Expanding to foreign markets is the cheapest and easiest way to expand the audience for your valuable content — if you know how to do it efficiently. This article is all about focusing on the essentials of content globalization. Globalization – or globalization outside of the USA and certain markets – is the preparation of your product for foreign markets, ideally making it as universal as possible in terms of accessibility for overseas markets and audiences. We consider how software developers and content producers can find shortcuts and tips to save time and money in these processes, and best practices to ensure that content quality is not compromised on the world market.
Most content owners and software producers, website owners, and mobile app developers start with a single language. They perfect that, at least to be good enough to launch, then worry about other languages later. But let’s say you’ve reached that stage. What do you do to go global? How do you get from here to there? We will consider three basic options: working with professional translation services, working with freelancers, or doing it yourself with machine translation. Your international strategy depends on wisely choosing paths to the world market through localization services.
To the Barber first: Trimming the Original for Translation
Before getting into all that, however, there’s some housekeeping to be done. Sometimes content cannot be touched in the original: sometimes this is for legal reasons, for SEO, for marketing, or for personal reasons. Regardless, when preparing content for global markets, there’s one thing you need to do first: give it a haircut.
By haircut, of course, we mean an editing process that strips away expressions that can cause problems in translation. This can include expressions that are metaphorical or not easily understood. Strip away extra words. You want to get your pre-translation content into the simplest, most essential form, so that it’s as easy as possible to adapt to additional languages. This can save you money, too, because translation charges are typically based on the word count of the source document, so the shorter the better.
There are a few approaches to this pre-translation edit. The first, and cheapest is to run your document through a language-checker. There are a number of good, not-expensive or free options on the market: Grammarly, Whitesmoke, ProWritingAid, and Ginger are worth considering. These check grammar, spelling, punctuation, and writing style. You may be surprised how many problems will be found in even what you believed to be a good original. Again, we’re not trying to improve the original here: we’re trying to trim it down to content that will be less likely to be “lost in translation”.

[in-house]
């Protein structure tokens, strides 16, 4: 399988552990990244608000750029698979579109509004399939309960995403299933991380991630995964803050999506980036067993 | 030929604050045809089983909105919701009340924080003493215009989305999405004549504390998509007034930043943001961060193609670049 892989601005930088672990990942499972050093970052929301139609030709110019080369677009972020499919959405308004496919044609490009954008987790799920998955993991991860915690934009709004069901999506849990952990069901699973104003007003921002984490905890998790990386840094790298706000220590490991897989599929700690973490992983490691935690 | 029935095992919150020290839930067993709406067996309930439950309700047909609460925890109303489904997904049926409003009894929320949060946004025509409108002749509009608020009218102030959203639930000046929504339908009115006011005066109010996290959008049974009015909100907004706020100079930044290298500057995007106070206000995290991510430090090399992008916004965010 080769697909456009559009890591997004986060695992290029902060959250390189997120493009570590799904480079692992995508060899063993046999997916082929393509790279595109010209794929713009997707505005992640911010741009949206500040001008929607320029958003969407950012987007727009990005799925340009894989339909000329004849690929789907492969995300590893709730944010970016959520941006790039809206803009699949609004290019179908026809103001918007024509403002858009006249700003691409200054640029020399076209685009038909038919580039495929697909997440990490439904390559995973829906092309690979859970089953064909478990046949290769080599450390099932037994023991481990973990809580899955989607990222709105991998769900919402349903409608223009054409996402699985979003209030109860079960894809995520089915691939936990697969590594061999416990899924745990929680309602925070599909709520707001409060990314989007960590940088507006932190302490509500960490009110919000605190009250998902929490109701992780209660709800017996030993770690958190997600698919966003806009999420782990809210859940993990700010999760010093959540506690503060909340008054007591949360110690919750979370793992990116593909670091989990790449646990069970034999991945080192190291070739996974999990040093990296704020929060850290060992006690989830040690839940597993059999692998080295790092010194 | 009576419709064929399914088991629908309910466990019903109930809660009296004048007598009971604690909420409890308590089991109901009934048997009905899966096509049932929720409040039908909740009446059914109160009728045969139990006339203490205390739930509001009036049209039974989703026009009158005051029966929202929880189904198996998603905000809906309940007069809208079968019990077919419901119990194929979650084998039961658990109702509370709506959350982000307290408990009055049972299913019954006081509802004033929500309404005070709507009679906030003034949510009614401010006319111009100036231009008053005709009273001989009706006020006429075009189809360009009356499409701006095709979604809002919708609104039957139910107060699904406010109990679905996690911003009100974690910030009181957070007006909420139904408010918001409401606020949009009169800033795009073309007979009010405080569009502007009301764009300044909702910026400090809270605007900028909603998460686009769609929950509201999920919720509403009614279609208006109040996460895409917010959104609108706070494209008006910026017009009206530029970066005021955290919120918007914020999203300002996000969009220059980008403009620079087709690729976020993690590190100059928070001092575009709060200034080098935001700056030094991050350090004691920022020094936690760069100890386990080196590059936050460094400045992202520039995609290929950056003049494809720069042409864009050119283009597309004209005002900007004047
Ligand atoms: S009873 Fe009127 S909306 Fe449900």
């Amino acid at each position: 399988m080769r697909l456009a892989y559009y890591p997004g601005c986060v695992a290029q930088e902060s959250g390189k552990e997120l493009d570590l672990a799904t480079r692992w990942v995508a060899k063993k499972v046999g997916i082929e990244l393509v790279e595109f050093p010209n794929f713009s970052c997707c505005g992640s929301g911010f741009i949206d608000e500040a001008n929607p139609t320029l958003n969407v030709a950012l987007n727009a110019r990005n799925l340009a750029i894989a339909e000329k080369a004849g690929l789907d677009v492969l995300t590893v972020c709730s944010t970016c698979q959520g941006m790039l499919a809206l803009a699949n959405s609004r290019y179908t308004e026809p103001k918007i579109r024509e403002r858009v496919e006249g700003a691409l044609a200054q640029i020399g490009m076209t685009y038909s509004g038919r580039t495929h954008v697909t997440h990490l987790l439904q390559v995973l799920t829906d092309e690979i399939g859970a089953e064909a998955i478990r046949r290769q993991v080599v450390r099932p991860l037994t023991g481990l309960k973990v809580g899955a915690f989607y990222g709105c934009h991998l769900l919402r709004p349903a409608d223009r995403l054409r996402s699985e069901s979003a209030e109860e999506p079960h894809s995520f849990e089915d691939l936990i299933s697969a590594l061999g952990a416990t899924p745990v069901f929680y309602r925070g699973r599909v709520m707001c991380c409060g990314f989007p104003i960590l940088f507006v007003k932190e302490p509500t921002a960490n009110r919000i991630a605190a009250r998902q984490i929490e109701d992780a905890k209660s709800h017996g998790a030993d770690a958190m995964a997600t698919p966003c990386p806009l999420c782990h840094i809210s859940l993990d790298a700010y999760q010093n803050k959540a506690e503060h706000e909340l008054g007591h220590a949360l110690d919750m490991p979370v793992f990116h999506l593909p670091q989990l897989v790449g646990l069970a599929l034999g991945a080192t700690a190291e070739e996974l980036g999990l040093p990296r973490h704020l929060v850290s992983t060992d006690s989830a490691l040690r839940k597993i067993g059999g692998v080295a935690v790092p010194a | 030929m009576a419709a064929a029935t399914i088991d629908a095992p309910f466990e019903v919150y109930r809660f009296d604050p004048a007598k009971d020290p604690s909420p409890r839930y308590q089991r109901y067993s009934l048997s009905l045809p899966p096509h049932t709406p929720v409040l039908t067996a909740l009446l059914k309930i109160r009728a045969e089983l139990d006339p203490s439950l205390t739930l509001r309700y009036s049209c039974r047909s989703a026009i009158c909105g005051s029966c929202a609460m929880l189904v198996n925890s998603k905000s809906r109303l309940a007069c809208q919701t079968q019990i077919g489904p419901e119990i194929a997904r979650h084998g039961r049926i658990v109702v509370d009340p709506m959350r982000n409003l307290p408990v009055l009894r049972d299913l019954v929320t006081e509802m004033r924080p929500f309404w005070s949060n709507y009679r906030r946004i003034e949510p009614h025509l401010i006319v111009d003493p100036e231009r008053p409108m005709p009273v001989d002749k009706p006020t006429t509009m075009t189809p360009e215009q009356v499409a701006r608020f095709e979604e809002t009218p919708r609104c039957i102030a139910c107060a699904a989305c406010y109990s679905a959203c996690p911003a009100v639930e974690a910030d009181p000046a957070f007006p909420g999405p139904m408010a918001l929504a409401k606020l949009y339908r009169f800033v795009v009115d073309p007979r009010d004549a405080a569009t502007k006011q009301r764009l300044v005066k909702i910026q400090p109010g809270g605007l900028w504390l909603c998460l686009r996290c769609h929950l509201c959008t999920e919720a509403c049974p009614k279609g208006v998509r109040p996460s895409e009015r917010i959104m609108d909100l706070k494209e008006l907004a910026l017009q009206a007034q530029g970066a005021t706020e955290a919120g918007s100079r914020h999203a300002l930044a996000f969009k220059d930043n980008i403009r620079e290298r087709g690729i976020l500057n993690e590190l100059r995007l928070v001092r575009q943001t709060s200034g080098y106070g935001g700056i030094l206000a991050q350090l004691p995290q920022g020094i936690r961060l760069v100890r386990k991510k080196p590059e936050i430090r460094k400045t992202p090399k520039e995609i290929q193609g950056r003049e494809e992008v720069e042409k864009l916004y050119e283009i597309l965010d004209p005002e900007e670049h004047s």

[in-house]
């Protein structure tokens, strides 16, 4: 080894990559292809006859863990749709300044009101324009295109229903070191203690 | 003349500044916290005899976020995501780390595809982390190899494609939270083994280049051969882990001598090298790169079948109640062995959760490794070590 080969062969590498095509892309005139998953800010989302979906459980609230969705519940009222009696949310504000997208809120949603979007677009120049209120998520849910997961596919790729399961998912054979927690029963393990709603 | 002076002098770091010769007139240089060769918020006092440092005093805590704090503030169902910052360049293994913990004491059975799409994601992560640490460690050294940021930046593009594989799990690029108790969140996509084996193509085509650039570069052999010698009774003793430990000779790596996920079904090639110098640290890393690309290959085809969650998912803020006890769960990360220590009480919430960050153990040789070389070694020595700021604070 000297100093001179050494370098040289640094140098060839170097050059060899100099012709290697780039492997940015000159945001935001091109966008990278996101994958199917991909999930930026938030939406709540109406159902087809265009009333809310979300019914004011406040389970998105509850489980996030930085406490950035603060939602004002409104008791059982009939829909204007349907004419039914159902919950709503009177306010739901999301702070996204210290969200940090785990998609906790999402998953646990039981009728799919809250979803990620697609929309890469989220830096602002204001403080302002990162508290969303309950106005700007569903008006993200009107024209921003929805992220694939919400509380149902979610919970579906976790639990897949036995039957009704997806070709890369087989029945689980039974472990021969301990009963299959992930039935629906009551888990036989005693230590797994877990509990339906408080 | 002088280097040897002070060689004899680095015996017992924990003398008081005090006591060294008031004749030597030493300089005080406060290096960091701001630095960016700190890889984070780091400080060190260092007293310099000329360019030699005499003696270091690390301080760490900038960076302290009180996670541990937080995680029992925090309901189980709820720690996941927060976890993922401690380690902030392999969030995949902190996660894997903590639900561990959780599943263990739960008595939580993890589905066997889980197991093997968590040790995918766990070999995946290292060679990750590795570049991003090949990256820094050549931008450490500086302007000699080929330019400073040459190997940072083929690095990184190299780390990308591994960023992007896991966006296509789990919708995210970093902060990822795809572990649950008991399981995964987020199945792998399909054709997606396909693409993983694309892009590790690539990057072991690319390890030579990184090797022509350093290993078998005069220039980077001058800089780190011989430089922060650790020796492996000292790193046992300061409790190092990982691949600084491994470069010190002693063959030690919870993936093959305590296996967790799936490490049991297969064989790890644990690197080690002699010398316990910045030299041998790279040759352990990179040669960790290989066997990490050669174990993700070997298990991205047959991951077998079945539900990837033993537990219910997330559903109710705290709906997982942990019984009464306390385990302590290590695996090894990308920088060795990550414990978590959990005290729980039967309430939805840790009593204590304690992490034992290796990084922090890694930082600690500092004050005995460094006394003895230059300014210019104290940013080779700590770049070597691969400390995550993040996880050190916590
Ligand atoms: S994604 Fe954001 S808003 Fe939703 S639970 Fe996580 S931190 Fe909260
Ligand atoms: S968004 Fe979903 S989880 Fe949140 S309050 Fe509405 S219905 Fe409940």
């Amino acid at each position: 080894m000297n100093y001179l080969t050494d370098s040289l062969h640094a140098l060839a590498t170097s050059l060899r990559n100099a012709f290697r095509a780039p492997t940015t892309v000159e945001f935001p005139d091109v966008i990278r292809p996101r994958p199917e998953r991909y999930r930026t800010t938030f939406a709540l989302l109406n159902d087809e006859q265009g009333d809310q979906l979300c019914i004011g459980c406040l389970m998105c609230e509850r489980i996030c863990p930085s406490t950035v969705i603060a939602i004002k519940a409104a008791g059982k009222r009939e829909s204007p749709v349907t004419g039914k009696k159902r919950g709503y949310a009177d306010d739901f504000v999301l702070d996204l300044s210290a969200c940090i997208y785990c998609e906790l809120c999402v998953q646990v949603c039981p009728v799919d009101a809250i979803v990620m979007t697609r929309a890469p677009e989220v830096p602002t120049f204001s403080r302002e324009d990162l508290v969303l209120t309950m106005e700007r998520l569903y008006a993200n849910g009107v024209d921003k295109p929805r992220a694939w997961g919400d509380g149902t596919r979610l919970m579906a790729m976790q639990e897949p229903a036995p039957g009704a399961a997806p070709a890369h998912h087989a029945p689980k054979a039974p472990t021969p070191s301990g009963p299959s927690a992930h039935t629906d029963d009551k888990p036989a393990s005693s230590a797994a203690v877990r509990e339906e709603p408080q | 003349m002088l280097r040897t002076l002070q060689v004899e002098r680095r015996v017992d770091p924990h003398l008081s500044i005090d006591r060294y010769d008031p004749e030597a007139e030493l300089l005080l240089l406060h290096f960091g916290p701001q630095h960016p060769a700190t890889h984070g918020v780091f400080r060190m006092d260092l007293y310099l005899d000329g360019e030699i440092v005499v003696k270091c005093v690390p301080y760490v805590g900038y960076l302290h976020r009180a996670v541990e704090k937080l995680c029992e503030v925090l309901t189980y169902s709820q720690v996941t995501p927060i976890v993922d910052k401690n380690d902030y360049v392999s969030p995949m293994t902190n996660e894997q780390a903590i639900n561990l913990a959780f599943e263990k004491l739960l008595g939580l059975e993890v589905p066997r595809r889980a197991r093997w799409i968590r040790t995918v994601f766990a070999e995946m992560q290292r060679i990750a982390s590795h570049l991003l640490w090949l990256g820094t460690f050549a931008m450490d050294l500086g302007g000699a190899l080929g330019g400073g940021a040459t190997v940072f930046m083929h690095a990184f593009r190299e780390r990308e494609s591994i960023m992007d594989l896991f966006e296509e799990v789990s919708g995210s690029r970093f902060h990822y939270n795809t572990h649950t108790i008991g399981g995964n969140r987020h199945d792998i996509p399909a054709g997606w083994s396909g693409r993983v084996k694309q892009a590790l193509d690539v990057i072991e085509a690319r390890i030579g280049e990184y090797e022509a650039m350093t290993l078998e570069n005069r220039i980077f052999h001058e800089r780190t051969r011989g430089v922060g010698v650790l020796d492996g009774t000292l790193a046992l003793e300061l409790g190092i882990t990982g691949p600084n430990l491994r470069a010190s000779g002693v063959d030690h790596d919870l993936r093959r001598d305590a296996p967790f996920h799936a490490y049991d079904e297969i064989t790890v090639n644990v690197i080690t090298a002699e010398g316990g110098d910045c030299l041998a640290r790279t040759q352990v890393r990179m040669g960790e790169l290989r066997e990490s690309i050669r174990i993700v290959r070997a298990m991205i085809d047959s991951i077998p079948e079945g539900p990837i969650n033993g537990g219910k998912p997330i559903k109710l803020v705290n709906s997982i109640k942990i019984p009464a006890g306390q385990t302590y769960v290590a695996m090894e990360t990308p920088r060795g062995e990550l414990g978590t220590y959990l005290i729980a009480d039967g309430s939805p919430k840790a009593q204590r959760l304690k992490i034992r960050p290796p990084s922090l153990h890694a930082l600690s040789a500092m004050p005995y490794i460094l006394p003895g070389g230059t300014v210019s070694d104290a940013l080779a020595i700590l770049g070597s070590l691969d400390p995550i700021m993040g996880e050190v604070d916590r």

Any of the software tools mentioned above can get you to a “ready to translate” source. But it’s a good idea to have a human copywriter, editor, or proofreader managing this process. The goal: a trimmed, ready-to-translate source document in Microsoft Word.
Professional Translation Services
The default solution for large companies, and SMEs, is to seek out a professional language services company, also called a translation agency or translation company. This is their business, and they often have both in-house resources as well as a stable of freelancers or contract workers for specific language pairs. Seek out those with references in your industry and your target languages. Expect to pay $0.12-0.20 per source word as well as an account manager who will mediate between you and the translator(s). Expect to get fast turnaround, usually 24-72 hours for shorter documents. Ask for a guarantee that the company will fix at no charge any mistakes. The nice thing about agencies is that you can rapidly add languages or do several at a time.
Pick from Freelancer Networks
These days, freelance networks are a great source for finding translators. Check out marketplaces like Upwork, Freelancer, or Fiverr. There you will be able to post a job and get usually a dozen or more candidates responding, each with a profile and CV, rating, reviews, and a portfolio. Prices vary, but expect to pay $0.05-0.15 per source words, depending on language and experience. But you would be wise to hire 2 freelancers for each language pair, one to check the other’s work, or to edit or proofread the result.
Do It Yourself for Machine Translation
These days AI and neural networks have advanced to the point where natural language translation is viable at least as a starting point for content localization. You can run whole documents through neural machine translation – or copy-and-paste snippets into their online interfaces. Google Translate, DeepL, and Baidu are worth considering. They do not obviate the need for a human translator but they can reduce the time and cost that it will take to turn a machine-translated product into a final product.
If you can afford a professional translation or localization agency, go this rourte for less hassle and better results but at higher costs. A pair of freelancers per language is the next best, and for those on a tight budget, neural machine translation with a freelance editor offers a passable and inexpensive DIY solution.